a computer system including a processor and a data storage device, wherein the data storage device stores the crack flaw data and data regarding the structure and operation of the turbine component and a software tool comprising algorithms for analyzing the software component and predicting a remaining life of the component;
wherein the algorithms include a probalistic analytical tool receiving as inputs the crack flaw data and outputting a statistical distribution of crack data, and
using the statistical distribution of crack flaw data and the data regarding the structure and operation of the turbine component to determine statistical distributions of force loads applied to the turbine component and statistical distributions of crack propagation resulting from the force loads, wherein the determination of force loads and crack propagation is performed iteratively to predict a time to failure of the component, and
outputting to a user an indicator of the predicted time to failure.
17. The system of claim 16 wherein the turbine component is a turbine rotor having a peripheral dovetail connector, and said crack flaw data represents crack flaws in the dovetail connector.
18. The system of claim 16 wherein the inspection device is an ultrasonic device that inspects surfaces of the turbine component.
19. The system of claim 18 wherein the crack flaw data is obtained by an ultrasonic inspection of hooks in the dovetail connector.
20. The system of claim 16 wherein the data regarding the structure of the turbine component is a mathematical model of the turbine component.
Description
BACKGROUND OF THE INVENTION

This disclosure generally relates to steam turbines. More particularly, this disclosure relates to methods for assessing cracking of turbine rotors and other metal turbine components exposed to water, steam and condensate in the steam turbine.

Steam turbine power systems use a fluid medium such as water or another suitable chemical fluid with boiling points and latent heat values appropriate for the operational temperatures of the system. The fluid medium is generally heated in a separate heat source such as a boiler by using directed solar radiation, burning of fossil fuel, nuclear radiation or geothermal energy. The energy is transferred from the heat source to a turbine(s) in the form of high-pressure steam that powers the turbines. The steam turns a rotor in the turbine. The rotation of the turbine may be applied to drive an electromagnetic generator producing electricity.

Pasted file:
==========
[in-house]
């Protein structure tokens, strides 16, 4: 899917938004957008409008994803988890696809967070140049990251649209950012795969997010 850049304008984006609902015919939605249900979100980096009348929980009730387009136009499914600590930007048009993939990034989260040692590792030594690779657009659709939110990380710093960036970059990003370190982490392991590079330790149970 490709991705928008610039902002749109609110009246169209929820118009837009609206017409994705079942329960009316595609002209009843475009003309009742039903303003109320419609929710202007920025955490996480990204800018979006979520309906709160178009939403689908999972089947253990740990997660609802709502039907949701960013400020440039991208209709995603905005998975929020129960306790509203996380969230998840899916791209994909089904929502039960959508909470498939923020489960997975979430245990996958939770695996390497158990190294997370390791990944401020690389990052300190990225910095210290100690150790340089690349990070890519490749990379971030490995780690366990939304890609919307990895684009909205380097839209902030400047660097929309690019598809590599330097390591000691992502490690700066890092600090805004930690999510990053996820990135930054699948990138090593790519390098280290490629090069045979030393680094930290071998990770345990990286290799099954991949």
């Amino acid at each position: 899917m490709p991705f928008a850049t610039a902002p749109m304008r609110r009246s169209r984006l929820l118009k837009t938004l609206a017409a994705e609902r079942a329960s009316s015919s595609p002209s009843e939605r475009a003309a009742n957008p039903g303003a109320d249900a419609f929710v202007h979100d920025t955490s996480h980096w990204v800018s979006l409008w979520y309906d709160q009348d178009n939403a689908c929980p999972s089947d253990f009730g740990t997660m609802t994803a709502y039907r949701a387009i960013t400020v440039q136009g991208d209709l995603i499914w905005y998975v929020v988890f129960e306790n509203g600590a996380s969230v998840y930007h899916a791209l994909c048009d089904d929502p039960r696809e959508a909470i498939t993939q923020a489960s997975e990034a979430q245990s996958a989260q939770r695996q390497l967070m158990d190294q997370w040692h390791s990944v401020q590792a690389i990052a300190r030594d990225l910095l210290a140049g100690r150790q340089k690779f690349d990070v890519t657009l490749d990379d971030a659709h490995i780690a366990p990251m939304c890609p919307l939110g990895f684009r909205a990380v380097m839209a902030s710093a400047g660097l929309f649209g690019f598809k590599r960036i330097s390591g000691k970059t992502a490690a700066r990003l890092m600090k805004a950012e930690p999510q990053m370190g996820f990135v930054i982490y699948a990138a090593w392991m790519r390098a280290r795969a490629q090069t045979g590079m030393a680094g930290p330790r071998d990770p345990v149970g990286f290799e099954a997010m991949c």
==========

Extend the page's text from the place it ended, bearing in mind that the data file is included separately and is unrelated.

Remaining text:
A common type of steam turbine system includes a plurality of turbines in the form of a high-pressure turbine, an intermediate pressure turbine, and a low-pressure turbine. The turbines can be in a closed loop, which includes a steam generator for supplying steam to the high-pressure turbine and a condenser that receives the low-pressure turbine discharge. Water from the condenser is provided back to the heat source, e.g., steam generator, for reuse and is generally treated prior to reuse to remove impurities. The steam turbine extracts energy from the steam to power an electrical generator, which produces electrical power. Alternatively, low to medium pressure steam, after passing through the turbines, can be directed to an intermediate temperature steam distribution system, e.g., a heat exchanger, that delivers the steam to a desired industrial or commercial application such as is desired for combined heat and power applications.